The 2020 draft class of RBs has been billed as a potentially historic group. And while it’s generally wise to temper expectations about rookie classes, it’s easy to fall in love with this class. Rotoworld’s Hayden Winks predicts seven RBs could be selected in the first two days of next year’s Draft.
Thanks to recent work from Ryan Collingsworth, we know that the way in which elite NFL RBs score fantasy points is changing. When Collingsworth looked specifically at predicting college RBs transitioning to the next level, the importance of receiving ability became very apparent:
Receptions per game, receiving yards per game and college PPR rec. % all produced correlational coefficients of r=0.40 or higher related to NFL PPR receiving percentage. Essentially, this means that if a running back was an elite receiver in college, he’s also more likely to be an elite receiver in the NFL.
Blair Andrews added more context to the subject by explaining that raw counting stats are sometimes misleading, With this information in mind, let’s turn back to the vaunted 2020 class. If there’s one mark on the class it’s that several top prospects have poor receiving profiles. They’ve been wildly productive on the ground but seemingly lack the overall makeup of the truly elite RB1-types we currently see in the NFL.
What follows will be my attempt to gauge a realistic range of outcomes for the 2020 class of RBs. With their final seasons yet to come, this is obviously an imperfect science. But in devy formats, being ahead of the curve can pay massive dividends.
A few disclaimers before we start:
- We’ll be working with the most recent season on record for these prospects. Their final seasons (we assume to be 2019) will tell us more about how we should value them moving forward.
- Draft capital is crucial, especially for RBs. I’ll do my best to fairly estimate draft position as an input in the Box Score Scout to generate reasonable comparables.
|Player||ADP||Games||ruYPG||REC/G||reYDS/G||PPR/G||PPR Rec %||MS of RB RECs|
|Patrick Taylor Jr.||113||14||80.1||1.2||14.1||18.4||19.0%||21.0%|
|Michael Warren II||81.3||12||110.8||2.1||19.3||25.1||18.0%||71.4%|
|Larry Rountree III||96.3||13||93.5||1.1||4.8||16||9.7%||36.8%|
|Brian Robinson Jr.||103.4||9||30.2||0||0||4.4||0.0%||0.0%|
Tier 3 prospects generally have prolific rushing numbers coupled with average to good receiving profiles. They aren’t expected to be drafted extremely high which does limit their upside. But given a strong final season, we could see them rise next spring.
Joshua Kelley, UCLA
Kelley began his college career at UC Davis before transferring to UCLA in 2017. After sitting out the 2017 season, he rushed for 1,243 yards and 12 TDs last season. He also served as the primary receiver in the Bruins’ backfield with 57% of the team’s RB targets. I do worry about his age as a redshirt senior. But assuming he’s a late-round pick, there’s enough theoretical upside in his comps list to keep me interested.
Patrick Taylor, Jr., Memphis
Despite sharing a backfield with both Darrell Henderson and Tony Pollard for the last three seasons, Taylor has still been plenty productive. Pollard easily led Tigers’ RBs in targets last season, but Taylor actually out-targeted Henderson 27 to 23. His current comp list is underwhelming. But I anticipate his rushing and receiving production to increase this season with Henderson and Pollard gone. His size and pass-catching acumen have him firmly on my radar.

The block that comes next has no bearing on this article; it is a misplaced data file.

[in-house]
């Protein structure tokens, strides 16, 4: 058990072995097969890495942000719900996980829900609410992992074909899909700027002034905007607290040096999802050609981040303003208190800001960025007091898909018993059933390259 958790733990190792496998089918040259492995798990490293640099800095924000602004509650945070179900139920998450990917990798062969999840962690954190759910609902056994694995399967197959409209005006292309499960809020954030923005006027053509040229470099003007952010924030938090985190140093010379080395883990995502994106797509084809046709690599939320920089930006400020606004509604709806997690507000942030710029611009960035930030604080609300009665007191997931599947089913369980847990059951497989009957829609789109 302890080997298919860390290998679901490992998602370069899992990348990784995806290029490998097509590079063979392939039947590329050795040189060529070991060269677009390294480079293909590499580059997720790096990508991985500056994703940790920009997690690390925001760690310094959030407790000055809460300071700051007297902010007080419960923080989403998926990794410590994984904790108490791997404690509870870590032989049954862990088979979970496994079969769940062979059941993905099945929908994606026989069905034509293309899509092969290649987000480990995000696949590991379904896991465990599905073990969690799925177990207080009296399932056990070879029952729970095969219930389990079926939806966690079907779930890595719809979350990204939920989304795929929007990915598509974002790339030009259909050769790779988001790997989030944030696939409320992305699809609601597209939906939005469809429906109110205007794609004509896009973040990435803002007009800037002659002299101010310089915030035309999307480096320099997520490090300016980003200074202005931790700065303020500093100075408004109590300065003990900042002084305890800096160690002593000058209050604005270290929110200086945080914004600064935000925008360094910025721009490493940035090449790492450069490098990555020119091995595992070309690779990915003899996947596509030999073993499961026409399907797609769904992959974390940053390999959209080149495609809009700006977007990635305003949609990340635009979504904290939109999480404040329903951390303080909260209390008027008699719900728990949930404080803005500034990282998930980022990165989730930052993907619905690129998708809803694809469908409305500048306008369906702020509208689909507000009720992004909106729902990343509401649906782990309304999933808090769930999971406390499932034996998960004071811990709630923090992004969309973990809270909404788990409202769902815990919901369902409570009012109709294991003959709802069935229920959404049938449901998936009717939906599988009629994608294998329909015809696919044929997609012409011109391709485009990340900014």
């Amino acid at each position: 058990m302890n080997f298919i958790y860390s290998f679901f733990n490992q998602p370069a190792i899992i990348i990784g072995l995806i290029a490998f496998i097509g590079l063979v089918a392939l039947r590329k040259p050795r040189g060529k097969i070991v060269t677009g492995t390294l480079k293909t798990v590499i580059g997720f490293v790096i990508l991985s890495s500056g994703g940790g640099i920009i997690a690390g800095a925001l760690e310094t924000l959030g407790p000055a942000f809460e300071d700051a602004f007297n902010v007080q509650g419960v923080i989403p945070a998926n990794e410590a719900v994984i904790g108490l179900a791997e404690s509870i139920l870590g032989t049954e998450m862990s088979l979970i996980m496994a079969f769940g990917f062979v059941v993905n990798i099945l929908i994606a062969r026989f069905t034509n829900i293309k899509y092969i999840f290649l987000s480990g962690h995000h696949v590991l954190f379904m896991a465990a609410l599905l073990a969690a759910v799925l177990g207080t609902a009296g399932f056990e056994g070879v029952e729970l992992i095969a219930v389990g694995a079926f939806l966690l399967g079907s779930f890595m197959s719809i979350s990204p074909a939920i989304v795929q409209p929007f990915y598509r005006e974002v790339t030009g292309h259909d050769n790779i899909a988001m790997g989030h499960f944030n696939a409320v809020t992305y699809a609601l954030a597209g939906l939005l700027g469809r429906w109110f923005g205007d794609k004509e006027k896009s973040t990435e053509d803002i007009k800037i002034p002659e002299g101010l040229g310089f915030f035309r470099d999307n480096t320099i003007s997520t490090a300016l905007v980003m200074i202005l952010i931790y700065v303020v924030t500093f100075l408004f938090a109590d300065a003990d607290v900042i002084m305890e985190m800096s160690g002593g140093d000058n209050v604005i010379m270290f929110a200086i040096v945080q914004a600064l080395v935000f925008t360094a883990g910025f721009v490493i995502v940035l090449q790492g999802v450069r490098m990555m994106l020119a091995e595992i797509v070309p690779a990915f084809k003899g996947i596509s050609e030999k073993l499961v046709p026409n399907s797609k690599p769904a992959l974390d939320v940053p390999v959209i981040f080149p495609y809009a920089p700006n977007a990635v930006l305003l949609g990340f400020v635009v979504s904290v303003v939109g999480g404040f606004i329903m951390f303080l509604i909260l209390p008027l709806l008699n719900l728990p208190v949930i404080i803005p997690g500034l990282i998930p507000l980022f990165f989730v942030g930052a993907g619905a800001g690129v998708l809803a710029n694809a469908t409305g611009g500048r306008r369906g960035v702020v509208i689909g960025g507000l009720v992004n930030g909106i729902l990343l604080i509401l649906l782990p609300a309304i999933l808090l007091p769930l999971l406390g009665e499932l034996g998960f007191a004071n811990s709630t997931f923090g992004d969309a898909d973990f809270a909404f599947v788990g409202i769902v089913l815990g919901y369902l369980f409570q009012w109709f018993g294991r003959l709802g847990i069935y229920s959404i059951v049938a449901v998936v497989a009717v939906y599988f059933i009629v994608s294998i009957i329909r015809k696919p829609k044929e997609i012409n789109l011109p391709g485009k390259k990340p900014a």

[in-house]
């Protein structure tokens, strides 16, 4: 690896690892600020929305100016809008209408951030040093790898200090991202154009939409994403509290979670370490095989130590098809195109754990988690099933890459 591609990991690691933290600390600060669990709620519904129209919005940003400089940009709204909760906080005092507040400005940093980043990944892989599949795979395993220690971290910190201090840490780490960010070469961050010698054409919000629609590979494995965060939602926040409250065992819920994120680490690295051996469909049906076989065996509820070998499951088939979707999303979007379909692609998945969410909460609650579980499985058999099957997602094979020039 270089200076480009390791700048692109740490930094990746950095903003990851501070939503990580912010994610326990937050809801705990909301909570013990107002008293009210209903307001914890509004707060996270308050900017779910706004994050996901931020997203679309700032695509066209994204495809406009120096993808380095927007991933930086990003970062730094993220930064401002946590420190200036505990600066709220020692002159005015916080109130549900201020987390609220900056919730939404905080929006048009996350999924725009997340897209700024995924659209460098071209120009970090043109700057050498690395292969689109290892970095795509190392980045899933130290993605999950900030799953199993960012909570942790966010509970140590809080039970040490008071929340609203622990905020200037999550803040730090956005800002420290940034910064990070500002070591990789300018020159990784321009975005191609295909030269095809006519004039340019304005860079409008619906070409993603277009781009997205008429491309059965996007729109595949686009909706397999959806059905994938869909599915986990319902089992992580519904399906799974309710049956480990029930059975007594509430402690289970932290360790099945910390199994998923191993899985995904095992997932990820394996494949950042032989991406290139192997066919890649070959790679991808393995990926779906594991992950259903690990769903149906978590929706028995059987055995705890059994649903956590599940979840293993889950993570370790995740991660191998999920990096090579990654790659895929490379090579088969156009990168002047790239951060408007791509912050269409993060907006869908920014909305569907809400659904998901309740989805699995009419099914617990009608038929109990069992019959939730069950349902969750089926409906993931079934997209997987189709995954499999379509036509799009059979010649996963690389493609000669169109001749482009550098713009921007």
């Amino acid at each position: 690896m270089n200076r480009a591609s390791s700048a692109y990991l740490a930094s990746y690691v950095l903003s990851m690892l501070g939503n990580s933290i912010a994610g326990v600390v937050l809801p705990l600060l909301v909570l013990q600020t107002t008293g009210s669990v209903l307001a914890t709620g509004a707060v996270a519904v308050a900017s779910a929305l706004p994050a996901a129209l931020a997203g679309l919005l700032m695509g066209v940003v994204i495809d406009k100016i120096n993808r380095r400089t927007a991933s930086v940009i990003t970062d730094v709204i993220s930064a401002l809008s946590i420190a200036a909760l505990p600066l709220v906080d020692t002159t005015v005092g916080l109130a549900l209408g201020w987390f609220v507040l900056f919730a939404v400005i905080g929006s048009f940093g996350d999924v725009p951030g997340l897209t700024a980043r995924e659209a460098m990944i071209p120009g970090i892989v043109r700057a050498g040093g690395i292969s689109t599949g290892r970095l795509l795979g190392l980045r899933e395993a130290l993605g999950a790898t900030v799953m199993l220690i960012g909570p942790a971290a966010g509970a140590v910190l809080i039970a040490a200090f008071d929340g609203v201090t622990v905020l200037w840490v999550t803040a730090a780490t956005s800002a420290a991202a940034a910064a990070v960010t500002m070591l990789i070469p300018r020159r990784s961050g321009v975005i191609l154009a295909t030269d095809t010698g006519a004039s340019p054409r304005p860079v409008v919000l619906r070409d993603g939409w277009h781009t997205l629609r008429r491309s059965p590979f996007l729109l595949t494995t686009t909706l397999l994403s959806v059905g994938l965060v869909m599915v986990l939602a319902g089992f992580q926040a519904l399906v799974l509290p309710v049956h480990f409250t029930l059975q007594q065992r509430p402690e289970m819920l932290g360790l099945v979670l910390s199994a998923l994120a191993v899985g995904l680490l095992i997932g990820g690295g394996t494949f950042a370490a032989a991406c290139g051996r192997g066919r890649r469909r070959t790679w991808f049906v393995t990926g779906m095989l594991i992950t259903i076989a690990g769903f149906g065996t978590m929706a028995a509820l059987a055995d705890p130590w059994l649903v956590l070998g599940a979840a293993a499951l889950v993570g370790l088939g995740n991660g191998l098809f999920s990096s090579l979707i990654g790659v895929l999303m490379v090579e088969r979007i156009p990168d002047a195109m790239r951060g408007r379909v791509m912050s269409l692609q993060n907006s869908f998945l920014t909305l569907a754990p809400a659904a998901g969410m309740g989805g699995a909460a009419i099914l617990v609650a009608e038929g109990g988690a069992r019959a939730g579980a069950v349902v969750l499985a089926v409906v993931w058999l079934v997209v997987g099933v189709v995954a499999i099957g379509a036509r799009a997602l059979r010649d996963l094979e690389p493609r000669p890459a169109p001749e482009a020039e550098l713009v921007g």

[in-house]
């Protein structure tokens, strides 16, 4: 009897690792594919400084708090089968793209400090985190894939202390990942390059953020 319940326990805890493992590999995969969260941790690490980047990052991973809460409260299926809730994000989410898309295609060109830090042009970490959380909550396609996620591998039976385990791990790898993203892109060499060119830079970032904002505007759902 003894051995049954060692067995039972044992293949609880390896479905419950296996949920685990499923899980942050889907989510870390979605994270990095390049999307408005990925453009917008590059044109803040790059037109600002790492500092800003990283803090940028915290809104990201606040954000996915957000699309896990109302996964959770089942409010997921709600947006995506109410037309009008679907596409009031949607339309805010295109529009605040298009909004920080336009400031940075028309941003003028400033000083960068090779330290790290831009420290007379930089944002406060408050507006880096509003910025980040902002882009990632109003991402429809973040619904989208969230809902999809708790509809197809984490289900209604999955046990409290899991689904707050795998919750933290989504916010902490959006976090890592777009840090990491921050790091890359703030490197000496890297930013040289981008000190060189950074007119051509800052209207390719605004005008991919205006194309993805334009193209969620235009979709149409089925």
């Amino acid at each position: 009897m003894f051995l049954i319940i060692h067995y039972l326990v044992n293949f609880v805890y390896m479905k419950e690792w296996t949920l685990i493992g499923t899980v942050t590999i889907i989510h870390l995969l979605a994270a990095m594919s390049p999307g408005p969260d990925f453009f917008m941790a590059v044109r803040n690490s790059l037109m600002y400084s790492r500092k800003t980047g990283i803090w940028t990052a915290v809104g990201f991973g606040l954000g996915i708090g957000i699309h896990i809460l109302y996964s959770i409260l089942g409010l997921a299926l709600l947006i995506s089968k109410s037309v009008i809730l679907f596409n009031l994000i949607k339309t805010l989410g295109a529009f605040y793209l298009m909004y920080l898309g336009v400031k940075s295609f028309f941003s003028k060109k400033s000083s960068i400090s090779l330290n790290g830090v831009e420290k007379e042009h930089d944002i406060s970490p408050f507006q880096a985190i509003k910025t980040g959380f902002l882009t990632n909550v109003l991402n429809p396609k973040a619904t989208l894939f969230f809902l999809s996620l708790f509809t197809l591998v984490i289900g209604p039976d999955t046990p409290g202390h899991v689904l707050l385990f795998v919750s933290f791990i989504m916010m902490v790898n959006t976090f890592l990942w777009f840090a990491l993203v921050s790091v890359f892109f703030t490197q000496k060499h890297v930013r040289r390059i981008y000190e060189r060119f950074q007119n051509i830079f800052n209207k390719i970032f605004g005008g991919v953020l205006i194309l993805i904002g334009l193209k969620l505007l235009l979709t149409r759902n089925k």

Michael Warren II, Cincinnati
Warren was quietly one of the best, most versatile RBs in the entire country last season. He was also a target hog accounting for 78% of the Bearcats’ RB targets in 2018. Cincinnati returns all but one skill position player from last season so there’s probably not much room for Warren to see an expanded role. In a deep 2020 class, there’s a chance Warren gets lost in the shuffle, especially if he’s not an athletic standout. He’s a priority watch list guy right now.
Ke’Shawn Vaughn, Vanderbilt
As a freshman in 2015, Vaughn led Illinois in rushing, but eventually transferred to Vanderbilt in 2017. He was incredibly efficient as both a runner and a receiver last season. But it’s worth noting that he wasn’t even the main pass-catching RB on his team, seeing just 33% of the Commodores’ RB targets. That role was occupied by Khari Blasingame who is now gone. History tells us that 23-year-old rookies tend to hit at a lower rate compared to their younger counterparts. But if Vaughn remains productive on the ground, improves as a receiver, and runs a sub-4.5-second forty at 215 pounds, he’ll force his way into the rookie draft discussion.
Reggie Corbin, Illinois
Corbin is another older prospect (23) who was crazy efficient last season averaging 8.5 yards per carry. He saw 62% of his team’s RB targets with 17% of his PPR total coming through the air in 2018. Corbin’s touches have been limited in the run up to the regular season. But all indications point to him again being the focal point of the offense. A bit undersized at 200-pounds, Corbin will likely need to hit the low range of his forty-yard-dash projections to get a serious look next spring.
J.J. Taylor, Arizona
Taylor was an absolute workhorse for the Wildcats last season accounting for 63% of the non-QB rushes and 76% of the RB targets. All signs point to a similar distribution again in 2019. Taylor is undersized at 5-foot-6, 184 pounds. And his 14% PPR Rec% isn’t all that special, especially considered what we normally expect from an RB of his size. Arizona does lose four of its top five WRs from last season, so it’s possible Taylor sees more opportunity. He’s on my radar as a potential late-round rookie draft pick depending on draft capital.